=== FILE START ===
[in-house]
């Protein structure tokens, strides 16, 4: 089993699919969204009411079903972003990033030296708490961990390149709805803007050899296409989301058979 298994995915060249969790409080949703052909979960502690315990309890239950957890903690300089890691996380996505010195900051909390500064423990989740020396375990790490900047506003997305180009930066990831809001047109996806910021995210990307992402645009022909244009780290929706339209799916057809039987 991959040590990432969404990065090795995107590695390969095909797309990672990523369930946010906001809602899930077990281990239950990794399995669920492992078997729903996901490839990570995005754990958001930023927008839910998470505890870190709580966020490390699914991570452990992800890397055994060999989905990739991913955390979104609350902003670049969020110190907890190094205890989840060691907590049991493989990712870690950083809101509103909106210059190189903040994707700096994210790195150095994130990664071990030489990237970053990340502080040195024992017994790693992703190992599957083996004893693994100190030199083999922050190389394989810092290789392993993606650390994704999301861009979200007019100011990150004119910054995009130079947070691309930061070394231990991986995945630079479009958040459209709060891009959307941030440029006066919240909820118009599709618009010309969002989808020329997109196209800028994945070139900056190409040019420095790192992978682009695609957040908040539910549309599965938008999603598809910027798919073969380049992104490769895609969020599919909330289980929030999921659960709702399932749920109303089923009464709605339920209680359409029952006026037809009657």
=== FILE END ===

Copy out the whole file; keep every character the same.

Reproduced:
[in-house]
């Protein structure tokens, strides 16, 4: 089993699919969204009411079903972003990033030296708490961990390149709805803007050899296409989301058979 298994995915060249969790409080949703052909979960502690315990309890239950957890903690300089890691996380996505010195900051909390500064423990989740020396375990790490900047506003997305180009930066990831809001047109996806910021995210990307992402645009022909244009780290929706339209799916057809039987 991959040590990432969404990065090795995107590695390969095909797309990672990523369930946010906001809602899930077990281990239950990794399995669920492992078997729903996901490839990570995005754990958001930023927008839910998470505890870190709580966020490390699914991570452990992800890397055994060999989905990739991913955390979104609350902003670049969020110190907890190094205890989840060691907590049991493989990712870690950083809101509103909106210059190189903040994707700096994210790195150095994130990664071990030489990237970053990340502080040195024992017994790693992703190992599957083996004893693994100190030199083999922050190389394989810092290789392993993606650390994704999301861009979200007019100011990150004119910054995009130079947070691309930061070394231990991986995945630079479009958040459209709060891009959307941030440029006066919240909820118009599709618009010309969002989808020329997109196209800028994945070139900056190409040019420095790192992978682009695609957040908040539910549309599965938008999603598809910027798919073969380049992104490769895609969020599919909330289980929030999921659960709702399932749920109303089923009464709605339920209680359409029952006026037809009657």